Data Privacy and Direct Mail
How are evolving consumer data privacy laws and public perceptions affecting the ways that marketers tailor their direct mail campaigns?
Last week, our friends at SeQuel Response released their 2022 Direct Mail Industry Benchmark Study, titled Direct Mail: Signed, Sealed, and Still Delivering Results. It’s an excellent report that leverages the insights of B2B and B2C marketers to analyze the effectiveness of direct mail marketing. It explores how marketers are navigating the unique challenges of mailing today and how marketers are integrating digital and direct mail strategies to run high-performing multichannel campaigns.
Did You Know?
According to SeQuel Response, direct mail delivers the highest ROI of all media. Nine out of ten consumers engage with promotional mail, and 97% of survey respondents reported steady direct mail performance over the past year₁.
As part of this report, I spoke with SeQuel Response about the dynamic consumer data privacy landscape and how it’s affecting the use of data in direct mail marketing campaigns, both today and moving forward. We also discussed how marketers can prepare to address data privacy requirements and set themselves up for future success.
To read my full conversation with SeQuel Response on this topic, you can download the report here. Meanwhile, here are three key takeaways from our discussion.
The consumer data privacy landscape continues to evolve.
Conversations around data privacy started to pick up steam in the U.S. around 2018. This was partly fueled by Europe’s General Data Protection Regulation (GDPR) coming into force and California’s passing of the California Consumer Privacy Act (CCPA) that year, as well as by multiple news headlines about data breaches at well-known online platforms. Since then, both the media and consumers have more frequently inquired about organizations’ practices regarding the collection and use of consumer data. Organizations have had to grapple with a flurry of new U.S. state privacy laws enacted after 2018 and multiple amendments to the CCPA, all while keeping an eye on various federal legislative and regulatory proposals about consumer privacy—quite a challenge indeed.
This dynamic privacy landscape has given impetus to ongoing, important discussions about the ethical use of data in marketing. It has also driven conversations about how organizations and society as a whole can collectively find a solution that is workable and beneficial for both consumers and the U.S. economy. At Wiland, we think that finding that kind of solution is critical, and we wholeheartedly support constructive discussions on this topic. The increasingly privacy-focused landscape has also caused direct marketers who rely on the effectiveness of data-driven marketing to carefully evaluate their own data practices.
Both online and offline data are affected by data privacy regulations.
Online data and digital marketing have been at the forefront of much of the recent data privacy dialogue—and in part drove the adoption of some of the new state laws—but offline data is also very much within the purview of these laws. Even marketers who only handle offline data still need to pay attention to new developments and ensure that their data practices are compliant with the law and consistent with their organization’s values.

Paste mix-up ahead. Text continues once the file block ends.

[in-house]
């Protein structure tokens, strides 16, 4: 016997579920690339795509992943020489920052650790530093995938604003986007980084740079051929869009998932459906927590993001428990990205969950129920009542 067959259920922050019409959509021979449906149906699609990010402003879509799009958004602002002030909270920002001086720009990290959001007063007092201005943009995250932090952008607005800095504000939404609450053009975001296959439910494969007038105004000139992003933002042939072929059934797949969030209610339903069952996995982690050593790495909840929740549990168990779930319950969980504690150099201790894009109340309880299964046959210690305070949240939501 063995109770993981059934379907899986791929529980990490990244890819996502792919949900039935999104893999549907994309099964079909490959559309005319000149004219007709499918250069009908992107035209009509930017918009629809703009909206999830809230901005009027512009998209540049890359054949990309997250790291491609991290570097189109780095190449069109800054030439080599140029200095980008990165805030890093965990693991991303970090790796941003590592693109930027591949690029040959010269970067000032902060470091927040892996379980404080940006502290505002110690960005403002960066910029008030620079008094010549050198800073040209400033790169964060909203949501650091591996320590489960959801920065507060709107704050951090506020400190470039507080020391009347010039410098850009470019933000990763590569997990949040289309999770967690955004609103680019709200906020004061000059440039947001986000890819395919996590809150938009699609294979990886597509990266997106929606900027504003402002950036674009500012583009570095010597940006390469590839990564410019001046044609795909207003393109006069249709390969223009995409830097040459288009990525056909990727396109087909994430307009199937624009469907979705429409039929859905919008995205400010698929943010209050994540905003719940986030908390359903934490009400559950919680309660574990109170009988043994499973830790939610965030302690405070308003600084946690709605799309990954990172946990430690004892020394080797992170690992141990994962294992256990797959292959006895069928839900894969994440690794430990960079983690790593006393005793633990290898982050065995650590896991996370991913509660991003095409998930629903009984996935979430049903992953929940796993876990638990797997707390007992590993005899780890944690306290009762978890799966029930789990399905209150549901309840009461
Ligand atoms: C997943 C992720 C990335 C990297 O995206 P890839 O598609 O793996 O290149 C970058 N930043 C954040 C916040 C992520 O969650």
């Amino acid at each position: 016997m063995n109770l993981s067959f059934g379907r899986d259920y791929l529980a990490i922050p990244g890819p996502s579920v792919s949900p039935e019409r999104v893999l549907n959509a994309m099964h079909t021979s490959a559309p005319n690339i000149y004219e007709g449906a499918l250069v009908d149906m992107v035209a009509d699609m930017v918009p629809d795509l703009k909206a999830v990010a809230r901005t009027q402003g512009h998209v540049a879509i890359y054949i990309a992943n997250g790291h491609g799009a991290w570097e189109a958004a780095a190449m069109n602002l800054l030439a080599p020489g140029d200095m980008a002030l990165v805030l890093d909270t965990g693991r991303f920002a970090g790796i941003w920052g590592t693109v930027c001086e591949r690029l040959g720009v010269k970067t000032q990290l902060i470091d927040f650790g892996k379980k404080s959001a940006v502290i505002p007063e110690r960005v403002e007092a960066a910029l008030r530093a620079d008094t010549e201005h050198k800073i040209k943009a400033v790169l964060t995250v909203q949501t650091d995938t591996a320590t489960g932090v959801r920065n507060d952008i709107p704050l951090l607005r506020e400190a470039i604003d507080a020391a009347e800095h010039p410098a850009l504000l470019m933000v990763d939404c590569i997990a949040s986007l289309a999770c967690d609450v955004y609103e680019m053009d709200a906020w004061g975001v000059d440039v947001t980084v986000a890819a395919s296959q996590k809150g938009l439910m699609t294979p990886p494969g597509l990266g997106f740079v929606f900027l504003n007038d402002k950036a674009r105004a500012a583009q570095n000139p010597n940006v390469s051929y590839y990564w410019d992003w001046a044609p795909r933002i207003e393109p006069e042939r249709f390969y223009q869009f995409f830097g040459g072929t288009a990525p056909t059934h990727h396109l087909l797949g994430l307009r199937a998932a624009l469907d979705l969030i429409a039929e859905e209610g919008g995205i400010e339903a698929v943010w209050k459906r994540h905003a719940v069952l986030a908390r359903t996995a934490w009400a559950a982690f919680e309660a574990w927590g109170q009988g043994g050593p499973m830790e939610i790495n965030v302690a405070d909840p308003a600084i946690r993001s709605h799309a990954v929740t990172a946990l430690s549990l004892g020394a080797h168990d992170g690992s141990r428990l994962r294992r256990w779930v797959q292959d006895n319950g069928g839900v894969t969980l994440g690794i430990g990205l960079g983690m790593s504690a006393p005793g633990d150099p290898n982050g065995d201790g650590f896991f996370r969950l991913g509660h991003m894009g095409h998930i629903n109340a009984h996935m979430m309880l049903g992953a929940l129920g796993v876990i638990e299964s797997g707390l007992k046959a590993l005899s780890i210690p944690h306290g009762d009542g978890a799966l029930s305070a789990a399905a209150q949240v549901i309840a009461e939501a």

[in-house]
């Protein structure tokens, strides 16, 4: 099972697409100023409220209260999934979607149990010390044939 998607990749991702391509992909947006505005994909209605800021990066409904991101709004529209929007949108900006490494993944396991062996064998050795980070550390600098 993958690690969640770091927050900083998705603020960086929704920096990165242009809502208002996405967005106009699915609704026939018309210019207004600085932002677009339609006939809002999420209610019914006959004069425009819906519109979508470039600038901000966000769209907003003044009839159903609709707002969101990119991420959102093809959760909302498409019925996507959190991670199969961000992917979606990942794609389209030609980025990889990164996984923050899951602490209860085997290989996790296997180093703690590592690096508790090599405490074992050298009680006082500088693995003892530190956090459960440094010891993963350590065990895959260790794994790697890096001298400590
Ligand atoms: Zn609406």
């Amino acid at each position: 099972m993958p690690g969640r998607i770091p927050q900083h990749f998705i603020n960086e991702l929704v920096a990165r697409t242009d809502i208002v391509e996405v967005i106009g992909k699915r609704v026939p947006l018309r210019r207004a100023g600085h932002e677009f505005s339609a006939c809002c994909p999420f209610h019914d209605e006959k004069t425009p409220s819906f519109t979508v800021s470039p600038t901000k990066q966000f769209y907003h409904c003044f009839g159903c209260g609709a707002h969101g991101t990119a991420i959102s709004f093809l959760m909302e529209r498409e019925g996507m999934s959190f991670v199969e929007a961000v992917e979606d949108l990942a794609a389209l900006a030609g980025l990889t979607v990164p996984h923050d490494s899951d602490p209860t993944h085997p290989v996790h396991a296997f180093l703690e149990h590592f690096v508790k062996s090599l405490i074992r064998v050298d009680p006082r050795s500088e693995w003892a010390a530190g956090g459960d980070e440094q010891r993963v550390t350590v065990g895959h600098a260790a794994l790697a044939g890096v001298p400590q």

The good news is that the best practices that have long informed direct mail marketing provide a great foundation for building an omnichannel privacy program today. Some significant extensions and expansions of those practices will be necessary, but success is possible with collaboration, focus, and planning.
As noted in my discussion with SeQuel Response, I think that the biggest thing that will affect direct mail marketers in upcoming data privacy legislation is that some new state laws could restrict the availability of certain types of demographic information by defining them as “sensitive” and requiring opt-in consent to use them. Demographic information should never be used to discriminate against individuals, and there are many longstanding industry practices and legal protections that help prevent that. But ethical marketers often use basic demographic information in a positive way, tailoring advertising to ensure that consumers receive offers that are relevant to them. While these affirmative marketing strategies could become more difficult, there are conversations happening among industry groups, legislators, and regulators, to find a solution that promotes both consumer protection and legitimate advertising.
The time to talk data privacy compliance is now.
Today’s data privacy conversations and upcoming regulations will not prohibit ethical direct marketing. However, tailoring direct marketing to match consumer preferences will require more thought and effort moving forward.
Brands and organizations should be having conversations with all of the necessary stakeholders now to ensure that they have an approach to data privacy that addresses current and upcoming requirements in a way that is consistent with the goals and values of their organization. The best data privacy strategies are those that facilitate mutually beneficial marketing outcomes, consumer peace of mind, relevant and effective advertising, and legal compliance.
The time to talk data privacy with marketing and data partners is also now. Many companies like Wiland seek to go beyond the minimum requirements of the law when it comes to data privacy. It’s a fundamental value that Wiland holds, and as I note in my conversation with SeQuel Response, we believe that many other partners in the marketing data ecosystem share that perspective.
₁ 2022 Direct Mail Industry Benchmark Study, Direct Mail: Signed, Sealed, and Still Delivering Results. 2022, SeQuel Response.